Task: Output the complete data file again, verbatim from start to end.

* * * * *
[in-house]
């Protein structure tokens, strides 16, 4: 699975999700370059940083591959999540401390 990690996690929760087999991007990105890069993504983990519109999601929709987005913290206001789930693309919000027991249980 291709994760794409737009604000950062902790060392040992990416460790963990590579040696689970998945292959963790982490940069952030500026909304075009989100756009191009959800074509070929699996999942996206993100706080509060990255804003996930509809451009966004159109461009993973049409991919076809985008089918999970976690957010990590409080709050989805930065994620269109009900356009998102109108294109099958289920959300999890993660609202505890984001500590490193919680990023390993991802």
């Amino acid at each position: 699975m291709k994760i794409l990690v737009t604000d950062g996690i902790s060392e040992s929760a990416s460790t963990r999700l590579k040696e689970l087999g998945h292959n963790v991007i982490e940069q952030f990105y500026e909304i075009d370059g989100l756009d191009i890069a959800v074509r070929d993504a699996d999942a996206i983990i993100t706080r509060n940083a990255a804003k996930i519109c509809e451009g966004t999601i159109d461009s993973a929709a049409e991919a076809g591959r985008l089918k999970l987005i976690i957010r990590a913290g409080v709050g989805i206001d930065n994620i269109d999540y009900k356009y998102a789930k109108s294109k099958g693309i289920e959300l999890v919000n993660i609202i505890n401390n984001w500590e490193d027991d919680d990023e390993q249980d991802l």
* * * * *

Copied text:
[in-house]
């Protein structure tokens, strides 16, 4: 699975999700370059940083591959999540401390 990690996690929760087999991007990105890069993504983990519109999601929709987005913290206001789930693309919000027991249980 291709994760794409737009604000950062902790060392040992990416460790963990590579040696689970998945292959963790982490940069952030500026909304075009989100756009191009959800074509070929699996999942996206993100706080509060990255804003996930509809451009966004159109461009993973049409991919076809985008089918999970976690957010990590409080709050989805930065994620269109009900356009998102109108294109099958289920959300999890993660609202505890984001500590490193919680990023390993991802």
């Amino acid at each position: 699975m291709k994760i794409l990690v737009t604000d950062g996690i902790s060392e040992s929760a990416s460790t963990r999700l590579k040696e689970l087999g998945h292959n963790v991007i982490e940069q952030f990105y500026e909304i075009d370059g989100l756009d191009i890069a959800v074509r070929d993504a699996d999942a996206i983990i993100t706080r509060n940083a990255a804003k996930i519109c509809e451009g966004t999601i159109d461009s993973a929709a049409e991919a076809g591959r985008l089918k999970l987005i976690i957010r990590a913290g409080v709050g989805i206001d930065n994620i269109d999540y009900k356009y998102a789930k109108s294109k099958g693309i289920e959300l999890v919000n993660i609202i505890n401390n984001w500590e490193d027991d919680d990023e390993q249980d991802l």